According to the Department of Administrative Services website, BRD Builders is listed as a prequalified builder.
Halina Kilroy, who has worked in the construction industry for 30 years, said she was concerned about the process the town was following. She pointed out that the town had not updated its purchasing agreement since 2015 — according to town policy, the purchasing agreement should be updated every five years.
“From what I’m hearing, it seems like the fox is watching the hen house here,” Kilroy said. “Are any of you building contractors? Are any of you attorneys? … If this was publicly read, this bid, why haven’t all of you been purview to that low-bid contract? Why are you waiting for it to be awarded, and then you’ll review it? Everything’s backwards.”
Bisbikos said that Kilroy’s comments misunderstood the process, which stipulates that the contract be drawn up after the bid is accepted.
Resident Deanna Bouchard and LaChapelle both questioned why Bisbikos and members of the Board of Finance and Board of Selectmen had talked in early Board of Selectmen meetings about using funds from a donation or appropriating funds from the undesignated fund balance or capital reserves, and then, in court, had claimed that any additional appropriations toward overages would be premature.
“You were looking for money because we were told as citizens we could not enter the contract without the additional funds,” said Bouchard. “Why is it that when you got to court, now you’re purporting to be that this project is not over budget and that it would be premature to be looking for money … That is very confusing for the citizens of this town.”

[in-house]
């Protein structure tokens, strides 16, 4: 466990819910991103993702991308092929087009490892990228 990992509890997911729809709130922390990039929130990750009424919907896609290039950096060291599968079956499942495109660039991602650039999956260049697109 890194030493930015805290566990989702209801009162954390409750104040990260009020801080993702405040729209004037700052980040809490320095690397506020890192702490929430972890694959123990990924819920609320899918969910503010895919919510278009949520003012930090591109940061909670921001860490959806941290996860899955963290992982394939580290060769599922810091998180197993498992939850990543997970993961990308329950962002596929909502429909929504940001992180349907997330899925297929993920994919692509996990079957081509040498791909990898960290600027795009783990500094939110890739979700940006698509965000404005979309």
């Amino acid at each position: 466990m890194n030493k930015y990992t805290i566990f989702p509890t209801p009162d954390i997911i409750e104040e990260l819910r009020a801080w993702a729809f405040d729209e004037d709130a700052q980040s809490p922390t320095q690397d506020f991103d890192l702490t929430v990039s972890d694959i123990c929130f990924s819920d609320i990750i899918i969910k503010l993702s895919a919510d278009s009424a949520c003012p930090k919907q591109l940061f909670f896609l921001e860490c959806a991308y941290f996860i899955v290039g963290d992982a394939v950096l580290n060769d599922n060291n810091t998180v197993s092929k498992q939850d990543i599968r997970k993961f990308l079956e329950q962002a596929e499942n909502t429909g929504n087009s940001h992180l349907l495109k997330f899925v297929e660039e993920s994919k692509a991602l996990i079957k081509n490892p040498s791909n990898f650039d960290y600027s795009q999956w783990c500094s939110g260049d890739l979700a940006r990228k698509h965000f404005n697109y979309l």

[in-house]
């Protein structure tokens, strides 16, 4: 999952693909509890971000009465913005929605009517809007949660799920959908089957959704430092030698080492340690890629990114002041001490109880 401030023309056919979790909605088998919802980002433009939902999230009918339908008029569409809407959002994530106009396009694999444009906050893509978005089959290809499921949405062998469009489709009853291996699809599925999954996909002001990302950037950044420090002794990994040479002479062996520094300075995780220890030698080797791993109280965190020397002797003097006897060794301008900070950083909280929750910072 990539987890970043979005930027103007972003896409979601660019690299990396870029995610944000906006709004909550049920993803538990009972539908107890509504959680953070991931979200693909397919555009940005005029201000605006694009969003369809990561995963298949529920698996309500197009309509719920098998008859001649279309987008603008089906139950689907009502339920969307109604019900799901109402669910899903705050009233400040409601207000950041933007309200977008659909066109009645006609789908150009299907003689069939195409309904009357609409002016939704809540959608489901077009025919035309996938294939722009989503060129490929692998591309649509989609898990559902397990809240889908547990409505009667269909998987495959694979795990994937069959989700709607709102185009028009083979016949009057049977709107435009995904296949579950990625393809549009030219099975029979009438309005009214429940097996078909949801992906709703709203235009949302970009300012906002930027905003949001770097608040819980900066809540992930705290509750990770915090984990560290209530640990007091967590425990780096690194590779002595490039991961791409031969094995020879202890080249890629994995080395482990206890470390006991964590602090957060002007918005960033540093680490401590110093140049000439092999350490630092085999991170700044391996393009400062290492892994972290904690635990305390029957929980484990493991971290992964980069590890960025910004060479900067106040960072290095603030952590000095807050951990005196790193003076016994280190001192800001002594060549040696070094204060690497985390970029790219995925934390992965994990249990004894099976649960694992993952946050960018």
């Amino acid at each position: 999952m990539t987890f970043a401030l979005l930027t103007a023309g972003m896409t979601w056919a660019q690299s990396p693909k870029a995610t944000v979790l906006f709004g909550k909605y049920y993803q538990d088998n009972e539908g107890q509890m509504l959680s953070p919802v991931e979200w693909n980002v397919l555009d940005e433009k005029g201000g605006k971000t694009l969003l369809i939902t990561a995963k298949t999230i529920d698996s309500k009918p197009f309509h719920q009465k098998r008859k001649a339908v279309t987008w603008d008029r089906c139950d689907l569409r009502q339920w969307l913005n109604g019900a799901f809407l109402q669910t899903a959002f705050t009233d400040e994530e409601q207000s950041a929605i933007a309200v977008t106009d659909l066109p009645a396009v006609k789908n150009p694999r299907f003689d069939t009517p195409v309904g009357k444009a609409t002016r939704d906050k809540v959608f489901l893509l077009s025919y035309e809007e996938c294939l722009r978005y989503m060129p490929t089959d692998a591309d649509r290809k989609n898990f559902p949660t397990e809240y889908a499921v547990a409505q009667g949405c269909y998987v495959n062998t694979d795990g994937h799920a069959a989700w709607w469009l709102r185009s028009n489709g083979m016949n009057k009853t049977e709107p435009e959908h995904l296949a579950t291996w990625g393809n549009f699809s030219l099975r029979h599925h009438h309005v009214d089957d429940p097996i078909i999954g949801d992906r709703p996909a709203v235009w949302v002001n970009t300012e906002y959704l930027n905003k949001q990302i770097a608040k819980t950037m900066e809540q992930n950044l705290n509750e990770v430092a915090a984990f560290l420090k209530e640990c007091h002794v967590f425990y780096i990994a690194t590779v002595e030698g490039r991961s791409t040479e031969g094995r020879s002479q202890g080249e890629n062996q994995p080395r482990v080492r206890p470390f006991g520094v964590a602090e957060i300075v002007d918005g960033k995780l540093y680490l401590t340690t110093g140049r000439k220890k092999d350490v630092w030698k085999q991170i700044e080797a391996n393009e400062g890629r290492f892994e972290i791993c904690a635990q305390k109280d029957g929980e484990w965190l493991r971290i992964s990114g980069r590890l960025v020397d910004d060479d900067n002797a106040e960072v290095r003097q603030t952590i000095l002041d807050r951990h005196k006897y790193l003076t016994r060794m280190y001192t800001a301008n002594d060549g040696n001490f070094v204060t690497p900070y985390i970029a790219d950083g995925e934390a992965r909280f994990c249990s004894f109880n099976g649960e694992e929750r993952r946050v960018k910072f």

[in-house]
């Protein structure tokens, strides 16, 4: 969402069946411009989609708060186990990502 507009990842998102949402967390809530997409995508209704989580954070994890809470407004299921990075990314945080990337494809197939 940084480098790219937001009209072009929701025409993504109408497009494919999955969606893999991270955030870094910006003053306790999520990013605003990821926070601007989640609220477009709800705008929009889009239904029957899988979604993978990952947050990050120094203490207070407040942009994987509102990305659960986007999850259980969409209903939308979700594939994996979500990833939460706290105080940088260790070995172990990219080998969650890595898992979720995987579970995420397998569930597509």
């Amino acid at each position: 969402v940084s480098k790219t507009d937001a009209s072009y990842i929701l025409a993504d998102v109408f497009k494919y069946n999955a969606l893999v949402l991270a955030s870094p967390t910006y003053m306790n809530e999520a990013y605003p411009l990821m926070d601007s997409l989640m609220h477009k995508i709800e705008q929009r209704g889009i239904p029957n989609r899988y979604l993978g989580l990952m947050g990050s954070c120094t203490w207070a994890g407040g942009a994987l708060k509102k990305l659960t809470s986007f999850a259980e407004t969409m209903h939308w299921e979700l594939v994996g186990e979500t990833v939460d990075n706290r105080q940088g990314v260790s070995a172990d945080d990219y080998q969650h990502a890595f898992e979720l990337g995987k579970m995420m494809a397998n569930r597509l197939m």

During his appearance in court, Bisbikos said that he had been working with Tarnowski to make reductions and modifications to the project in order to bring it under budget. He also said that legal counsel had advised him that the $575,000 private donation to the senior center could be added to the project budget to mitigate any costs.
Bisbikos told CT Examiner in an email that he had been asked to come up with potential solutions after discovering that there might be cost overages in the project. But he said that in follow-up conversations with the Board of Finance, they decided that it was too early to put aside additional money.
“After the November 21st meeting, I spoke with members of the Board of Finance, including the Chair Andrea Migliaccio, and conveyed my reservations about appropriating additional funds without first reducing the cost of the project and allowing for value engineering to occur,” he wrote. “The BOF Chair and other members of the Board [of] Finance agreed with me that requesting any additional funds would be premature. This was why the November 28th Joint meeting between Board of Selectmen and Board of Finance was canceled.”
He said that he saw the private donation from the Bendas estate as a “glorified contingency fund” and that this would be used before any other funds to address overages in the project, and that a town meeting or referendum would be a “last resort.”
“I believe Mr. LaChapelle wanted us to go to a referendum out of the gate. I would rather approach the project step by step and with a fiscally conservative mindset, then pull out the town checkbook,” said Bisbikos.
Town resident Ron Silberman said that he felt the bottom issue was whether or not the town residents could trust town officials to build the senior center using the budget of $9.5 million.
“Can we trust that you will actually build this building and make it intact and under 9.5 [million]?” said Silberman. “At the end of the day, I think that what we’re looking at is trust. And so we have to trust that you’re gonna follow through with your word.”